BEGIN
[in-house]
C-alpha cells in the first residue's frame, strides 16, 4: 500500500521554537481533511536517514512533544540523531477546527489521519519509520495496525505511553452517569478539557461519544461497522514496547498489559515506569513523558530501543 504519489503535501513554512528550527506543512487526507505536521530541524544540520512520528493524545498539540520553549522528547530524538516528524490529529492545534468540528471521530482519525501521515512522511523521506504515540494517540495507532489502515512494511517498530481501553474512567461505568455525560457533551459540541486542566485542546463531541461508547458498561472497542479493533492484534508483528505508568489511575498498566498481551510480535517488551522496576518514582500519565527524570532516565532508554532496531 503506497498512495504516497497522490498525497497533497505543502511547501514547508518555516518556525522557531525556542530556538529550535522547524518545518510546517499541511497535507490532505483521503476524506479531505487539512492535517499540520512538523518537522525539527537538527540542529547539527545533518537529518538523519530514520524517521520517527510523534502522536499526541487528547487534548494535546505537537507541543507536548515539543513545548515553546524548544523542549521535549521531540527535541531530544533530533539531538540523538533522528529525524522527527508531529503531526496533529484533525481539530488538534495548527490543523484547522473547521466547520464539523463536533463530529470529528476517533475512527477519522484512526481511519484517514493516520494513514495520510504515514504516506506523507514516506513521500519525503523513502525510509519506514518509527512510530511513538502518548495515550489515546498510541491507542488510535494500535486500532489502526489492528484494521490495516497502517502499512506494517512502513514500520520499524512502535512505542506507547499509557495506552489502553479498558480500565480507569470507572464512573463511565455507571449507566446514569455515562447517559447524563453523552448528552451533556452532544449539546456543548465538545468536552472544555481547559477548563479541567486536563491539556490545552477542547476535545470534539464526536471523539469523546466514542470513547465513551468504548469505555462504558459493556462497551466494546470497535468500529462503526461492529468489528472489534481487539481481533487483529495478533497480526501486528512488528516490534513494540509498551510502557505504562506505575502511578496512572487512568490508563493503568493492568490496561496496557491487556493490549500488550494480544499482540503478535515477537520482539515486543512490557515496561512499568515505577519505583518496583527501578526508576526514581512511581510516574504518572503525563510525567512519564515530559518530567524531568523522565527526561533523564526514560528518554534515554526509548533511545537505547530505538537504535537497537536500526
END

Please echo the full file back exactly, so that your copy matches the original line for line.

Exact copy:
[in-house]
C-alpha cells in the first residue's frame, strides 16, 4: 500500500521554537481533511536517514512533544540523531477546527489521519519509520495496525505511553452517569478539557461519544461497522514496547498489559515506569513523558530501543 504519489503535501513554512528550527506543512487526507505536521530541524544540520512520528493524545498539540520553549522528547530524538516528524490529529492545534468540528471521530482519525501521515512522511523521506504515540494517540495507532489502515512494511517498530481501553474512567461505568455525560457533551459540541486542566485542546463531541461508547458498561472497542479493533492484534508483528505508568489511575498498566498481551510480535517488551522496576518514582500519565527524570532516565532508554532496531 503506497498512495504516497497522490498525497497533497505543502511547501514547508518555516518556525522557531525556542530556538529550535522547524518545518510546517499541511497535507490532505483521503476524506479531505487539512492535517499540520512538523518537522525539527537538527540542529547539527545533518537529518538523519530514520524517521520517527510523534502522536499526541487528547487534548494535546505537537507541543507536548515539543513545548515553546524548544523542549521535549521531540527535541531530544533530533539531538540523538533522528529525524522527527508531529503531526496533529484533525481539530488538534495548527490543523484547522473547521466547520464539523463536533463530529470529528476517533475512527477519522484512526481511519484517514493516520494513514495520510504515514504516506506523507514516506513521500519525503523513502525510509519506514518509527512510530511513538502518548495515550489515546498510541491507542488510535494500535486500532489502526489492528484494521490495516497502517502499512506494517512502513514500520520499524512502535512505542506507547499509557495506552489502553479498558480500565480507569470507572464512573463511565455507571449507566446514569455515562447517559447524563453523552448528552451533556452532544449539546456543548465538545468536552472544555481547559477548563479541567486536563491539556490545552477542547476535545470534539464526536471523539469523546466514542470513547465513551468504548469505555462504558459493556462497551466494546470497535468500529462503526461492529468489528472489534481487539481481533487483529495478533497480526501486528512488528516490534513494540509498551510502557505504562506505575502511578496512572487512568490508563493503568493492568490496561496496557491487556493490549500488550494480544499482540503478535515477537520482539515486543512490557515496561512499568515505577519505583518496583527501578526508576526514581512511581510516574504518572503525563510525567512519564515530559518530567524531568523522565527526561533523564526514560528518554534515554526509548533511545537505547530505538537504535537497537536500526